Farewell. The Flying Pig Has Left The Building.

Steve Hynd, August 16, 2012

After four years on the Typepad site, eight years total blogging, Newshoggers is closing it's doors today. We've been coasting the last year or so, with many of us moving on to bigger projects (Hey, Eric!) or simply running out of blogging enthusiasm, and it's time to give the old flying pig a rest.

We've done okay over those eight years, although never being quite PC enough to gain wider acceptance from the partisan "party right or wrong" crowds. We like to think we moved political conversations a little, on the ever-present wish to rush to war with Iran, on the need for a real Left that isn't licking corporatist Dem boots every cycle, on America's foreign misadventures in Afghanistan and Iraq. We like to think we made a small difference while writing under that flying pig banner. We did pretty good for a bunch with no ties to big-party apparatuses or think tanks.

Those eight years of blogging will still exist. Because we're ending this typepad account, we've been archiving the typepad blog here. And the original blogger archive is still here. There will still be new content from the old 'hoggers crew too. Ron writes for The Moderate Voice, I post at The Agonist and Eric Martin's lucid foreign policy thoughts can be read at Democracy Arsenal.

I'd like to thank all our regular commenters, readers and the other bloggers who regularly linked to our posts over the years to agree or disagree. You all made writing for 'hoggers an amazingly fun and stimulating experience.

Thank you very much.

Note: This is an archive copy of Newshoggers. Most of the pictures are gone but the words are all here. There may be some occasional new content, John may do some posts and Ron will cross post some of his contributions to The Moderate Voice so check back.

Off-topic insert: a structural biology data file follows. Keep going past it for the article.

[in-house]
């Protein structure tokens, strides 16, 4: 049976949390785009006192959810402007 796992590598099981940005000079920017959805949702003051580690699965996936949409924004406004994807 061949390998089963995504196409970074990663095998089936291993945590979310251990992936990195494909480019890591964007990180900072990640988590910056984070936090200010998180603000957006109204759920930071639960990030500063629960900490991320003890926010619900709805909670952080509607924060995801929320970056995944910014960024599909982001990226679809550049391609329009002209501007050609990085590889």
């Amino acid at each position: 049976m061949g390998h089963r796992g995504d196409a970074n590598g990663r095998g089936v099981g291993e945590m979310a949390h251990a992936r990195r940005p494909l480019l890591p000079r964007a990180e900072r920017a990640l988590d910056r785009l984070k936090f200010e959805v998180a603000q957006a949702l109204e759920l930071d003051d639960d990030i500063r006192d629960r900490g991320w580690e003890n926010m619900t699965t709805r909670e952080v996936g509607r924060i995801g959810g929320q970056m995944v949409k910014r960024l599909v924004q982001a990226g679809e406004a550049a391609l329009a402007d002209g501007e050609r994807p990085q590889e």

Sunday, February 5, 2012

This Is The War That Never Ends

By Steve Hynd

It just goes on and on my friends.

The United States� plan to wind down its combat role in Afghanistan a year earlier than expected relies on shifting responsibility to Special Operations forces that hunt insurgent leaders and train local troops, according to senior Pentagon officials and military officers. These forces could remain in the country well after the NATO mission ends in late 2014.

...Under the emerging plan, American conventional forces, focused on policing large parts of Afghanistan, will be the first to leave, while thousands of American Special Operations forces remain, making up an increasing percentage of the troops on the ground; their number may even grow.

Three things.

1) You just knew this whole new "combat mission ends in 2013, troops out by 2014" was election-year spin, didn't you?

2) This is yet another example of how special forces are becoming the mover-and-shaker of the military, with consequently rising budgetary and bureaucratic clout (as well as ever closer ties to the CIA, now run by SOF-fan General Petraeus.)

3) The Green Beret's real mission, no matter what is being said now, is going to turn into refereeing the next Afghan civil war.

With Afghanistan's three major political blocs and three major insurgent groups moving in opposite directions, the country is facing the prospect of total fragmentation. Here's the worst-case scenario: The U.S. military reaches a settlement with the Afghan Taliban that does not address the country's political future, Karzai holds on to power illegitimately while pressing for his own peace deal with the Taliban, non-Pashtuns rise in opposition to both Karzai and the Taliban, and the national security forces fracture along ethnic lines. At the same time, the three insurgent factions turn against one another as the Haqqani network exploits the chaos and maintains a rear defensive position in Pakistani safe havens. Meanwhile, Pakistan's own domestic Taliban resurges and Islamabad faces yet another wave of terrorism and Afghan refugees.

Arif Rafiq's plan to avoid this catastrophic scenario for Afghanistan involves "improving the quality, not the quantity, of the Afghan national army and police" and "the army professionalized to serve as a bulwark against fragmentation". He doesn't explicitly say so in his piece, but it's pretty obvious from there who could form the most stable government. Rafiq's course for Afghanistan most likely leads to a military junta running a U.S.-friendly dictatorship. We've plenty of experience at dealing with those.

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